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The Dictionary of Australasian Biography/Croke, The Most Rev. Thomas William

< The Dictionary of Australasian Biography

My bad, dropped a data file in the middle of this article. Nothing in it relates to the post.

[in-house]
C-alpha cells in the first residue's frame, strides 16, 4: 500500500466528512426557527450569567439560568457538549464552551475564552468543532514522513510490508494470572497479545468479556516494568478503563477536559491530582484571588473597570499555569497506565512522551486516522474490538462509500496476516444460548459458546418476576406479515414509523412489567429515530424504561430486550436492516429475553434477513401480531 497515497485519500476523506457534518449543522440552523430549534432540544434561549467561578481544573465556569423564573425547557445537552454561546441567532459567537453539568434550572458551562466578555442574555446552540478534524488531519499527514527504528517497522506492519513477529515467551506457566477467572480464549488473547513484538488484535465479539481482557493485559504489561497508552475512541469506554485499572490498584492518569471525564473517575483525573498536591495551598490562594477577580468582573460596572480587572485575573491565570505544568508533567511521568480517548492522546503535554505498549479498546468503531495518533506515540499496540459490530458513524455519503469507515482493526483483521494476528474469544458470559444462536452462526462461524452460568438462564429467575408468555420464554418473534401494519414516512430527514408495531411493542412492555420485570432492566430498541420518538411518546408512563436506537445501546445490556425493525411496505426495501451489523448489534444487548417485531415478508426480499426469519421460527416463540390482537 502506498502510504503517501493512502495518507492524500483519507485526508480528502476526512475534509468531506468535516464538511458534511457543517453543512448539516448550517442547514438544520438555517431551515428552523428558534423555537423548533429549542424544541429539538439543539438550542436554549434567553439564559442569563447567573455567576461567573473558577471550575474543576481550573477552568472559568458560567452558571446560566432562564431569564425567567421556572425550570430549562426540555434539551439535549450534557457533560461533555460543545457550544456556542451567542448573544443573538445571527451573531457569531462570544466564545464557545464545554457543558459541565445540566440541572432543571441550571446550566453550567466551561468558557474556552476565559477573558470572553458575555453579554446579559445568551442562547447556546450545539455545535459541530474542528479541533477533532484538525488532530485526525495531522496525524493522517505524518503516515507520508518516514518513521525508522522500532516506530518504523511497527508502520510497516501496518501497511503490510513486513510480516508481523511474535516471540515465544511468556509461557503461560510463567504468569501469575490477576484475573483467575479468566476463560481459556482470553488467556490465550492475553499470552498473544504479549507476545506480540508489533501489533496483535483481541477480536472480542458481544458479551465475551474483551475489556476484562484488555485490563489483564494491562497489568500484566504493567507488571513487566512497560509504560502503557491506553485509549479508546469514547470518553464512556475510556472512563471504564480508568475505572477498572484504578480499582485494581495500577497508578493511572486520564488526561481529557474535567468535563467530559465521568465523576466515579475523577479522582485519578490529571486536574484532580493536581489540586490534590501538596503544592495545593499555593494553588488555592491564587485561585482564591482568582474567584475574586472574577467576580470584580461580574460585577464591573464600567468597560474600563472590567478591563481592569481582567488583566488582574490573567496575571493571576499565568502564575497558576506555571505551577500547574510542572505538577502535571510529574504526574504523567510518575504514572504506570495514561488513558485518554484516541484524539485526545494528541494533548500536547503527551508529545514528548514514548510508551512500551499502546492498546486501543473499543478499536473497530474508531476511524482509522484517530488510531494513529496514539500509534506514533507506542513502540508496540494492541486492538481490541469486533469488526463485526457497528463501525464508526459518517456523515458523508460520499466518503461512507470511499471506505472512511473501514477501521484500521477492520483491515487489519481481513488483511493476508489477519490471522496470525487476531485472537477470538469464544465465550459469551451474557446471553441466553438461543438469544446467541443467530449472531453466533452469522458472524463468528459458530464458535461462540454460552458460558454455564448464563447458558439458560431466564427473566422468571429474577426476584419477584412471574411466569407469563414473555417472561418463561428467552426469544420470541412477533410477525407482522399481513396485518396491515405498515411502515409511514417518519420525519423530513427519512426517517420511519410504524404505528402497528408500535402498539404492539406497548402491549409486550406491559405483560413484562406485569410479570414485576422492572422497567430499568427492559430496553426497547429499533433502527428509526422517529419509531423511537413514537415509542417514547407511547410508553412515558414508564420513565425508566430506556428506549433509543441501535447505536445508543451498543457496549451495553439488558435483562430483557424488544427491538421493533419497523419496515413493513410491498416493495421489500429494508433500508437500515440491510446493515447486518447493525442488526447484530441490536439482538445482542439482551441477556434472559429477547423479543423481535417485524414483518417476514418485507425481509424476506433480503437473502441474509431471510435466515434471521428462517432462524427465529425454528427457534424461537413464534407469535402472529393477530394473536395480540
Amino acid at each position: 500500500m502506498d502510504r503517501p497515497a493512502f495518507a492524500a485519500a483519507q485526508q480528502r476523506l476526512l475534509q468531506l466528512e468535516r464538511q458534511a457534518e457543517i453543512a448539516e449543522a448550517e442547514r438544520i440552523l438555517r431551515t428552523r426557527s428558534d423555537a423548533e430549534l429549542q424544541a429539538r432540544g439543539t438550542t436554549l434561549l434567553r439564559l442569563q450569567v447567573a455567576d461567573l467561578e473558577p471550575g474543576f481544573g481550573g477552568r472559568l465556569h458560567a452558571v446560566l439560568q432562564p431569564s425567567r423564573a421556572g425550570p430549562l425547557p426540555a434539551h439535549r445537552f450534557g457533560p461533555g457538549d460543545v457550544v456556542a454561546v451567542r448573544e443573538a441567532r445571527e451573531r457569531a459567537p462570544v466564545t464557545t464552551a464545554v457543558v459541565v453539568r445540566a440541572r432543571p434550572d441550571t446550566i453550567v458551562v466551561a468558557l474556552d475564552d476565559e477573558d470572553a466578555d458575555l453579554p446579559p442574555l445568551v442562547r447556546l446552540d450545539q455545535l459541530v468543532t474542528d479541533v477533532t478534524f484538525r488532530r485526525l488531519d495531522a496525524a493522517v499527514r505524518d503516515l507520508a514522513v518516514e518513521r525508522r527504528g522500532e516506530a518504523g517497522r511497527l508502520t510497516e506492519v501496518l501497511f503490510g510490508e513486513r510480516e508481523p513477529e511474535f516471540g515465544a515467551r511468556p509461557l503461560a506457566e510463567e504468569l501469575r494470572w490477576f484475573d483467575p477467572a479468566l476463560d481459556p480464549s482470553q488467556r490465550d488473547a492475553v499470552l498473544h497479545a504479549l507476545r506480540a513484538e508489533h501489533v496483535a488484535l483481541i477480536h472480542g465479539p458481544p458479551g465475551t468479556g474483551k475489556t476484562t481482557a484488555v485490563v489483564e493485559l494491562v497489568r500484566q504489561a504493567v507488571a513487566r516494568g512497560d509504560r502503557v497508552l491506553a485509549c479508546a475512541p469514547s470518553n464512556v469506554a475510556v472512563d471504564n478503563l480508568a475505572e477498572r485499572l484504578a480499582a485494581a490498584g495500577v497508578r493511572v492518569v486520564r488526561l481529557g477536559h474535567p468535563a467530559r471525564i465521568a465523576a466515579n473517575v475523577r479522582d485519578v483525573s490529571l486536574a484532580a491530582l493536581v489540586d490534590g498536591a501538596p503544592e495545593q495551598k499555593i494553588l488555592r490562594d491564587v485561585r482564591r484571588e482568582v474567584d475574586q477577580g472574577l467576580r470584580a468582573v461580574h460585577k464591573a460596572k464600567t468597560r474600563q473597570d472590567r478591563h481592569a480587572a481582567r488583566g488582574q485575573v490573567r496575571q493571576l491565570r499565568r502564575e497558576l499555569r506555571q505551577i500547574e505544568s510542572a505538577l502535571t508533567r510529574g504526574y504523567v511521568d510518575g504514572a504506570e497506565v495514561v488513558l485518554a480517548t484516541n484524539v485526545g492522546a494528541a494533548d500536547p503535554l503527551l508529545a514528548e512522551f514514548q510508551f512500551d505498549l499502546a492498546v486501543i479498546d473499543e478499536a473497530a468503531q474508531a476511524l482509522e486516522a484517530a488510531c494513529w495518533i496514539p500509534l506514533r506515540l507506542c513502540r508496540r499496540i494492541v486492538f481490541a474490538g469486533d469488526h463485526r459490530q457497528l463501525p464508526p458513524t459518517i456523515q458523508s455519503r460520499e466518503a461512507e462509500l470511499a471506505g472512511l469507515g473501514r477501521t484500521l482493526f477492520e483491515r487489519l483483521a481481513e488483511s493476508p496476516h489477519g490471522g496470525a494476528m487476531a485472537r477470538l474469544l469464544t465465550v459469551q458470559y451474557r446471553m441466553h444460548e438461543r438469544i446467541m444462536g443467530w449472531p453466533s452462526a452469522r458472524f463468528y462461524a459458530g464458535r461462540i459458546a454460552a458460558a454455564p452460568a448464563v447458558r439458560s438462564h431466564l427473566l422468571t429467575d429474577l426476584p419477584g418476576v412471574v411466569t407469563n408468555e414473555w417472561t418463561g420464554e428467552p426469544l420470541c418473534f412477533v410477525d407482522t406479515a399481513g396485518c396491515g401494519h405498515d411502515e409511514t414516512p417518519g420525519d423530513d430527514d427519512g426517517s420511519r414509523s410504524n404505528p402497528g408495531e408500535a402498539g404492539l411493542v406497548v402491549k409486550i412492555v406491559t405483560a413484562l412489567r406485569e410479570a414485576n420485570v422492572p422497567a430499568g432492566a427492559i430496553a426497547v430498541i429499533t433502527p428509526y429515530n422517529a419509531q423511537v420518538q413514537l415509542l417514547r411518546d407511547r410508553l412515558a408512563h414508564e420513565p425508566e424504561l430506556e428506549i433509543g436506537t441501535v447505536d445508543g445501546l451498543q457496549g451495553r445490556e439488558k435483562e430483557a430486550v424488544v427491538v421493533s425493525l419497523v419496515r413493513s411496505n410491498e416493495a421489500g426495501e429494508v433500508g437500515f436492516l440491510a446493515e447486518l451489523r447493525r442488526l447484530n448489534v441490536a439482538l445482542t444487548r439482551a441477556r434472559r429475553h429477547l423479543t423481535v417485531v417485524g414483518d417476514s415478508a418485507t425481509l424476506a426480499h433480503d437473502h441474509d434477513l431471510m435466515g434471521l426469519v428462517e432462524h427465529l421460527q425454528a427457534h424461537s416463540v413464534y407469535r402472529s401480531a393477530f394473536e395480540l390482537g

Croke, The Most Rev. Thomas William, D.D., Archbishop of Cashel, Ireland, formerly Bishop of Auckland, N.Z., was born in Mallow, Cork, on May 19th, 1824. His career at the Irish College in Rome was remarkably distinguished. He carried off the gold and silver medals in 1846, and next year was ordained to the priesthood and awarded the degree of Doctor of Divinity. After holding professional appointments in Carlow and Paris, Dr. Croke engaged in missionary work in his native county. In 1858 he became President of St Colman's College, Fermoy, and seven years later received the dual appointment of parish priest of Doneraile and Chancellor of the Diocese of Cloyne. He was discharging the duties of this twofold office, when in 1870 he was nominated by Pius IX. to the bishopric of Auckland. On arriving in New Zealand Dr. Croke found himself confronted by a very heavy uphill task. He found his diocese exceedingly depressed and disorganised, the bitter legacy of recent wars between the British and the Maoris, but he went to work with characteristic energy and perseverance. He laboured zealously in building churches and founding missions all over the North Island of New Zealand. He devoted himself in a very special manner to the evangelising of the Maoris, with whom he became exceedingly popular, not only as an ecclesiastic, but as an athlete. A bishop who never inquired about gates, but took at a jump every fence or obstacle that came in his way, was just the type of prelate to captivate these brave and high-spirited children of nature. In 1874 Dr. Croke revisited Europe with the object of securing a further supply of missionaries for his Maori people, but it so happened that the archiepiscopal see of Cashel became vacant while he was in the Northern hemisphere, and Pius IX. insisted on his filling the position. The leading part that Dr. Croke has played in Irish politics since his elevation to the see of Cashel is too well known to need any detailed reference in this place.